Apr 9, 2021

Foundation Invests $5.5 Million in Seven New Translational Research Projects

Eye On the Cure Research News

Projects target a variety of conditions including: age-related macular degeneration, Stargardt disease, retinitis pigmentosa, and Usher syndrome type 3A

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Through its Translational Research Acceleration Program (TRAP), the Foundation Fighting Blindness is funding seven new projects aimed at advancing potential therapies toward clinical trials.

To launch an authorized clinical trial, a therapy developer must submit an Investigational New Drug (IND) application to the US Food & Drug Administration (FDA) – a process that requires expensive preclinical studies, regulatory knowledge, and manufacturing expertise. TRAP-funded grants support these efforts and guides projects toward an IND submission.

“Our TRAP grantees are exceptional scientists developing therapies that have strong potential to reach the patients with retinal diseases who need them,” says Chad Jackson, PhD, director of the Foundation’s TRAP program. “Translational research is challenging and expensive, but our program gives these scientists critical resources to help them succeed.”

Summaries of the new TRAP grants:

Dry AMD Gene Therapy

Bärbel Rohrer, PhD, Medical University of South Carolina, is conducting an animal study of a gene therapy designed to selectively deliver a component of complement factor H (CFH) to temper the overactive innate immune system in age-related macular degeneration (AMD). The approach is designed to mitigate retinal degeneration caused by the immune response, targeting the damage where it is most likely to occur.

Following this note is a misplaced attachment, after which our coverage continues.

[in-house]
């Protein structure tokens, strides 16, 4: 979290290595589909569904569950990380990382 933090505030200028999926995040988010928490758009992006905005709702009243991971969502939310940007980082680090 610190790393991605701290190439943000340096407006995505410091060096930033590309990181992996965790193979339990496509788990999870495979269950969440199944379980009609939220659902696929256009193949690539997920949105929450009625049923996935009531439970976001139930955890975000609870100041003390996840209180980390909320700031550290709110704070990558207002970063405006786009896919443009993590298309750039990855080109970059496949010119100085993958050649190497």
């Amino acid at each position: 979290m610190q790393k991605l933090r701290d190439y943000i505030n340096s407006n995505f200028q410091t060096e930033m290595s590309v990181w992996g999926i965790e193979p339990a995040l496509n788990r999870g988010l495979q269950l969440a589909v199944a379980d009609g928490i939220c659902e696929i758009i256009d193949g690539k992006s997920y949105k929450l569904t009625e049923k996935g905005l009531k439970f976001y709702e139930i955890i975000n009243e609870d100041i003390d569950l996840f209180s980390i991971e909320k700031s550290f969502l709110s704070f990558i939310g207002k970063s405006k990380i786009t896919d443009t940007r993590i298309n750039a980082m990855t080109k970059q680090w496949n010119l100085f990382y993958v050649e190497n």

Pharmaceutical for RP

Paul Yang, MD, PhD, is evaluating the drug mycophenolate as a therapy for multiple forms of RP and related conditions. Already approved by the FDA for inflammatory conditions, mycophenolate has been shown to reduce the accumulation of a molecule called cyclic guanosine monophosphate (cGMP). While cGMP is an important messenger molecule for converting light into electrical signals in the retina, too much of it is toxic and causes retinal degeneration. 

Small-Molecule for Usher Syndrome 3A (USH3A)

Mahdi Farhan, MD, Usher 3 Initiative, is completing pre-IND toxicity studies to advance a novel small-molecule therapy for USH3A into a Phase 1 clinical trial. The emerging drug works by stabilizing the misfolded USH3A protein (clarin-1) and enabling it to better move to its target location in retinal cells, thereby striving to preserve structure and function.

Enabling the Retina to Generate New Photoreceptors

Tom Reh, PhD, University of Washington, is developing a process to enable the human retina to grow its own new photoreceptors. Thus far, he has used a small molecule to sprout photoreceptors from Muller glia in mice. The TRAP project is for evaluating the approach in a large animal.

Cross-Cutting Gene Therapy for RP

Stephen Tsang, MD, PhD, Columbia University, is developing a gene therapy to increase aerobic glycolysis – a process that generates energy -- in cone photoreceptors of those affected by retinitis pigmentosa (RP). He believes the approach may preserve cones for RP patients and would do so independent of the mutated gene causing the disease.

RNA Therapies for Stargardt Disease

Rob Collin, PhD, Radboud University, is developing antisense oligonucleotides (AON) – tiny pieces of DNA – to mask splicing mutations in ABCA4, the affected gene in people with Stargardt disease. The AONs target mutations in RNA, the genetic messages used to build proteins that are necessary for a cell’s health and proper functioning.

Restoring Dormant Retinal Cell Function

Hendrik Scholl, MD, Institute of Molecular and Clinical Ophthalmology Basel, is developing an optogenetic therapy to restore function to dormant cone photoreceptor cells for potentially a broad range of inherited retinal diseases. Cones are responsible for high-acuity, daytime vision, and in a certain percentage of patients, remain in a dormant state. This effort will perform late-stage preclinical studies that are required to start the first-in-human cone-based optogenetic vision restoration clinical trial. This optogenetic therapy produces a protein that makes dormant cone cells sensitive to light.